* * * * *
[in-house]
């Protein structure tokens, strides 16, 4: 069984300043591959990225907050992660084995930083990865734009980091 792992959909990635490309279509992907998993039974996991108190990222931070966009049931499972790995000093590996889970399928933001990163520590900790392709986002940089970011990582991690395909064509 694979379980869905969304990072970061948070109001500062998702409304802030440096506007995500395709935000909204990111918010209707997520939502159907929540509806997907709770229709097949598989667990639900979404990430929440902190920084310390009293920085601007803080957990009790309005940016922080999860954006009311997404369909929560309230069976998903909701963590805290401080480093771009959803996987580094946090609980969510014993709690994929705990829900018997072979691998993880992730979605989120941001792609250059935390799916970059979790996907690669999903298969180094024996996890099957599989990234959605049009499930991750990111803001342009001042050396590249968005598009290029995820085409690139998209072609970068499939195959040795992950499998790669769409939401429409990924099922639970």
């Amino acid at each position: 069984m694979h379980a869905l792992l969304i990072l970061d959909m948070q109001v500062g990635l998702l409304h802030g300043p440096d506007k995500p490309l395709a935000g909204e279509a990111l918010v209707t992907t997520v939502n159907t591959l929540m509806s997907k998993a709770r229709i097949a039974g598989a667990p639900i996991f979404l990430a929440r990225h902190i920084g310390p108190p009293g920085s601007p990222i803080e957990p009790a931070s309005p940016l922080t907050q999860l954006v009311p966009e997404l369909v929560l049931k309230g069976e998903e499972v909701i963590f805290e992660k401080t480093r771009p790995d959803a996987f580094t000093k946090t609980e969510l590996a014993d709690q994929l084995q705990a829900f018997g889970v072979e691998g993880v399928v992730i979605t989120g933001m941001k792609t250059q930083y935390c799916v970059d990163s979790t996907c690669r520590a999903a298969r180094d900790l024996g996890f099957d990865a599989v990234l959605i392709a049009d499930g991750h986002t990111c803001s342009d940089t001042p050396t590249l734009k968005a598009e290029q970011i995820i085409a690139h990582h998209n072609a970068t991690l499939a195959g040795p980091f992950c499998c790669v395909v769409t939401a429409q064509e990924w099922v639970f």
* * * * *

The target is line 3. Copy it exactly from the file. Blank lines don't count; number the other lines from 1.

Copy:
């Amino acid at each position: 069984m694979h379980a869905l792992l969304i990072l970061d959909m948070q109001v500062g990635l998702l409304h802030g300043p440096d506007k995500p490309l395709a935000g909204e279509a990111l918010v209707t992907t997520v939502n159907t591959l929540m509806s997907k998993a709770r229709i097949a039974g598989a667990p639900i996991f979404l990430a929440r990225h902190i920084g310390p108190p009293g920085s601007p990222i803080e957990p009790a931070s309005p940016l922080t907050q999860l954006v009311p966009e997404l369909v929560l049931k309230g069976e998903e499972v909701i963590f805290e992660k401080t480093r771009p790995d959803a996987f580094t000093k946090t609980e969510l590996a014993d709690q994929l084995q705990a829900f018997g889970v072979e691998g993880v399928v992730i979605t989120g933001m941001k792609t250059q930083y935390c799916v970059d990163s979790t996907c690669r520590a999903a298969r180094d900790l024996g996890f099957d990865a599989v990234l959605i392709a049009d499930g991750h986002t990111c803001s342009d940089t001042p050396t590249l734009k968005a598009e290029q970011i995820i085409a690139h990582h998209n072609a970068t991690l499939a195959g040795p980091f992950c499998c790669v395909v769409t939401a429409q064509e990924w099922v639970f």